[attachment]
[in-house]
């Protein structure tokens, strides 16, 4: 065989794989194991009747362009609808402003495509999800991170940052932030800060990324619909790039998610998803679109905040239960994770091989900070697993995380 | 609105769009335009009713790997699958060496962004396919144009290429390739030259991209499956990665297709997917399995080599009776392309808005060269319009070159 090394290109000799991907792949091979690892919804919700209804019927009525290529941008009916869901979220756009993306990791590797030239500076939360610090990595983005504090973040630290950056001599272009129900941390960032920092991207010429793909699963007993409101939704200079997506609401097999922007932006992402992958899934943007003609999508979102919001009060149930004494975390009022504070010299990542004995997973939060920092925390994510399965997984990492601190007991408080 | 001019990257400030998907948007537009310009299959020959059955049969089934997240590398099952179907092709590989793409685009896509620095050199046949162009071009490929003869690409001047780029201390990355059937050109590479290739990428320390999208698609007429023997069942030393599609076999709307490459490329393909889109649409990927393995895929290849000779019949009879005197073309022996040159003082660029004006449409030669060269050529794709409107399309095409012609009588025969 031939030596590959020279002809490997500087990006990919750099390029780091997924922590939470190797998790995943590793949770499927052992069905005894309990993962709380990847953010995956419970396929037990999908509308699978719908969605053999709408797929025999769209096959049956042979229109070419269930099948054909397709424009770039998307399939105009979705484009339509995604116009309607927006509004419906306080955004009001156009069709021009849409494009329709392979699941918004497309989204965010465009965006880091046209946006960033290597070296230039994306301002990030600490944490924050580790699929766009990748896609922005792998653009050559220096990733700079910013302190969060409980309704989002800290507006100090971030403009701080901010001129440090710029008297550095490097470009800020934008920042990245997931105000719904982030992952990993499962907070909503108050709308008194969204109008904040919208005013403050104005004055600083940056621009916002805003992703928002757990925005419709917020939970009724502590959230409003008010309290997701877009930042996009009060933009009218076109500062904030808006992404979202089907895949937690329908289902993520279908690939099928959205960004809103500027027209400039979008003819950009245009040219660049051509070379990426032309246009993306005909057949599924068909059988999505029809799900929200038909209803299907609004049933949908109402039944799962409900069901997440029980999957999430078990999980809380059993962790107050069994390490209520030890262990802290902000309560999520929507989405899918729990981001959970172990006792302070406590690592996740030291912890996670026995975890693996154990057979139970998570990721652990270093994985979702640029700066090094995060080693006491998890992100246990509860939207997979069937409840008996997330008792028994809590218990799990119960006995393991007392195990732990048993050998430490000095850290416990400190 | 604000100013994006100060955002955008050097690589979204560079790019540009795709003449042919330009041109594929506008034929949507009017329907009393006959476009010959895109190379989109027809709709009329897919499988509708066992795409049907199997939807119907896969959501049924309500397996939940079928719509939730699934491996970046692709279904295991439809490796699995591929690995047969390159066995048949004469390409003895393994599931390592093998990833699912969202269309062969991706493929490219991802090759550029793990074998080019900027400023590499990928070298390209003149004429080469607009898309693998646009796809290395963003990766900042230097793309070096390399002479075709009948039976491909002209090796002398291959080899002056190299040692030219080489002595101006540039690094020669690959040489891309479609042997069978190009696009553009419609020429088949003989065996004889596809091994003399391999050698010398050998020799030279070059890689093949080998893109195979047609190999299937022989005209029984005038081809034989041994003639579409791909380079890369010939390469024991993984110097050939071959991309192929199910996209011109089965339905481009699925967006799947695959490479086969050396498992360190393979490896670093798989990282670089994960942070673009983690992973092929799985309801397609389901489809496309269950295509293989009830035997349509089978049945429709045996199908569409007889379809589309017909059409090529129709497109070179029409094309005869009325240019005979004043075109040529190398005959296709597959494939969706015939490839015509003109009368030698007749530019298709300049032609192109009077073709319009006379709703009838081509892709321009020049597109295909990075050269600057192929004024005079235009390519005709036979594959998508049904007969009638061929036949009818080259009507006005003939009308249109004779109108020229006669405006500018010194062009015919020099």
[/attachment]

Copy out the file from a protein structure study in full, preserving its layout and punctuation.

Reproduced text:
[in-house]
């Protein structure tokens, strides 16, 4: 065989794989194991009747362009609808402003495509999800991170940052932030800060990324619909790039998610998803679109905040239960994770091989900070697993995380 | 609105769009335009009713790997699958060496962004396919144009290429390739030259991209499956990665297709997917399995080599009776392309808005060269319009070159 090394290109000799991907792949091979690892919804919700209804019927009525290529941008009916869901979220756009993306990791590797030239500076939360610090990595983005504090973040630290950056001599272009129900941390960032920092991207010429793909699963007993409101939704200079997506609401097999922007932006992402992958899934943007003609999508979102919001009060149930004494975390009022504070010299990542004995997973939060920092925390994510399965997984990492601190007991408080 | 001019990257400030998907948007537009310009299959020959059955049969089934997240590398099952179907092709590989793409685009896509620095050199046949162009071009490929003869690409001047780029201390990355059937050109590479290739990428320390999208698609007429023997069942030393599609076999709307490459490329393909889109649409990927393995895929290849000779019949009879005197073309022996040159003082660029004006449409030669060269050529794709409107399309095409012609009588025969 031939030596590959020279002809490997500087990006990919750099390029780091997924922590939470190797998790995943590793949770499927052992069905005894309990993962709380990847953010995956419970396929037990999908509308699978719908969605053999709408797929025999769209096959049956042979229109070419269930099948054909397709424009770039998307399939105009979705484009339509995604116009309607927006509004419906306080955004009001156009069709021009849409494009329709392979699941918004497309989204965010465009965006880091046209946006960033290597070296230039994306301002990030600490944490924050580790699929766009990748896609922005792998653009050559220096990733700079910013302190969060409980309704989002800290507006100090971030403009701080901010001129440090710029008297550095490097470009800020934008920042990245997931105000719904982030992952990993499962907070909503108050709308008194969204109008904040919208005013403050104005004055600083940056621009916002805003992703928002757990925005419709917020939970009724502590959230409003008010309290997701877009930042996009009060933009009218076109500062904030808006992404979202089907895949937690329908289902993520279908690939099928959205960004809103500027027209400039979008003819950009245009040219660049051509070379990426032309246009993306005909057949599924068909059988999505029809799900929200038909209803299907609004049933949908109402039944799962409900069901997440029980999957999430078990999980809380059993962790107050069994390490209520030890262990802290902000309560999520929507989405899918729990981001959970172990006792302070406590690592996740030291912890996670026995975890693996154990057979139970998570990721652990270093994985979702640029700066090094995060080693006491998890992100246990509860939207997979069937409840008996997330008792028994809590218990799990119960006995393991007392195990732990048993050998430490000095850290416990400190 | 604000100013994006100060955002955008050097690589979204560079790019540009795709003449042919330009041109594929506008034929949507009017329907009393006959476009010959895109190379989109027809709709009329897919499988509708066992795409049907199997939807119907896969959501049924309500397996939940079928719509939730699934491996970046692709279904295991439809490796699995591929690995047969390159066995048949004469390409003895393994599931390592093998990833699912969202269309062969991706493929490219991802090759550029793990074998080019900027400023590499990928070298390209003149004429080469607009898309693998646009796809290395963003990766900042230097793309070096390399002479075709009948039976491909002209090796002398291959080899002056190299040692030219080489002595101006540039690094020669690959040489891309479609042997069978190009696009553009419609020429088949003989065996004889596809091994003399391999050698010398050998020799030279070059890689093949080998893109195979047609190999299937022989005209029984005038081809034989041994003639579409791909380079890369010939390469024991993984110097050939071959991309192929199910996209011109089965339905481009699925967006799947695959490479086969050396498992360190393979490896670093798989990282670089994960942070673009983690992973092929799985309801397609389901489809496309269950295509293989009830035997349509089978049945429709045996199908569409007889379809589309017909059409090529129709497109070179029409094309005869009325240019005979004043075109040529190398005959296709597959494939969706015939490839015509003109009368030698007749530019298709300049032609192109009077073709319009006379709703009838081509892709321009020049597109295909990075050269600057192929004024005079235009390519005709036979594959998508049904007969009638061929036949009818080259009507006005003939009308249109004779109108020229006669405006500018010194062009015919020099």